Municipal Park,1800 Oak Street
Backstory and Context
All of the original structures and park features for Municipal Park were courtesy various New Deal programs including the lesser-known National Youth Administration that conducted a training project for young boys to construct flagstone, limestone slab and concrete sidewalks along Oak Street from Baker Boulevard to the park's entrance. These sidewalks served the community until recent years when they were replaced with new concrete sidewalks. The former tennis courts have been converted to additional picnic areas with modern shelters. The Carthage limestone bathhouse at the outdoor pool, was constructed of local limestone.
The original golf course has been expanded throughout the years, just like the park itself. (By 1960, the park had grown to more than 200 acres.) In 1968, Ralph Johnson, Frank Ford Jr., Harry M. Cornell Jr., and James Smallwood purchased additional acreage to expand the golf course and Rev. Thomas Hardaway of Grace Episcopal Church was the first golfer on the expanded 18 hole course. Many of the park's facilities have benefited from numerous grants throughout the years from the previously mentioned Helen S. Boylan Foundation and from the Kent and Mary Steadley Trust.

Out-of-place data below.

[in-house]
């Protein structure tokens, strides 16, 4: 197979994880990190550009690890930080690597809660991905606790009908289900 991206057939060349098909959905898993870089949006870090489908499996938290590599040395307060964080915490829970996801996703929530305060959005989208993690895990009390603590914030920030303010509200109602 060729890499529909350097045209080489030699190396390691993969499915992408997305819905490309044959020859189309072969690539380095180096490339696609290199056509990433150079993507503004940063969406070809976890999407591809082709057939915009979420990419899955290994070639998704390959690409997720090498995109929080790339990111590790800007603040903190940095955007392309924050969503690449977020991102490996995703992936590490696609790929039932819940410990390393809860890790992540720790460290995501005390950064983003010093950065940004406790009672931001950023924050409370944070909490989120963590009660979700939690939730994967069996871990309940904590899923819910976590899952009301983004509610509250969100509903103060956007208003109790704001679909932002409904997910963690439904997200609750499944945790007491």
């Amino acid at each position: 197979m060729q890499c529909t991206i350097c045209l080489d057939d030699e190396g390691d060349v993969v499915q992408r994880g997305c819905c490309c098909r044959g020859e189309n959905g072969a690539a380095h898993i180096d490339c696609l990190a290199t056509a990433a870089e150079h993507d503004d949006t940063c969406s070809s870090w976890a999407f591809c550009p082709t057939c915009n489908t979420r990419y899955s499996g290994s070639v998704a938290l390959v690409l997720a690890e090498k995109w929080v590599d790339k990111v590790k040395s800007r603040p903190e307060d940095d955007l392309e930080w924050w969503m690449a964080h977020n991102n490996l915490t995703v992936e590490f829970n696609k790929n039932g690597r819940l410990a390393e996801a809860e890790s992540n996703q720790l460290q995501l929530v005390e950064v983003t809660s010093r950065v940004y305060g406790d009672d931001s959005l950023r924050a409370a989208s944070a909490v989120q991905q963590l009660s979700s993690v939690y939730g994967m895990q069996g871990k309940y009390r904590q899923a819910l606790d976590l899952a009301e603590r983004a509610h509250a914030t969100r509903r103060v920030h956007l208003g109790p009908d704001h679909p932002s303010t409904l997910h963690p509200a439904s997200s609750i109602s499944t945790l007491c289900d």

Hansford, Michele Newton. Images of America: Carthage, Missouri. Charleston SC: Arcadia Publishing, 2000, (1) pg 91 and (2) pg 90.
"Municipal Park One of Carthage Assets." Carthage Evening Press, November 22, 1938, Payroll Edition, Section, 2, page 1.
Powers Museum Vertical Files: Municipal Park.
Utter, Wade and Hansford, Michele Newton. Images of America: Carthage, Missouri. Charleston SC: Arcadia Publishing, 2013.
Aerial view former Powers Museum exhibit image of historic postcard.
Picnic shelter former Powers Museum exhibit image of historic postcard.
Park pavilion photograph by Michele Hansford.
Park pavilion mural located in downtown Carthage; photograph by Michele Hansford.
Dixon photograph in collection of Powers Museum.
Stadium photograph by Michele Hansford.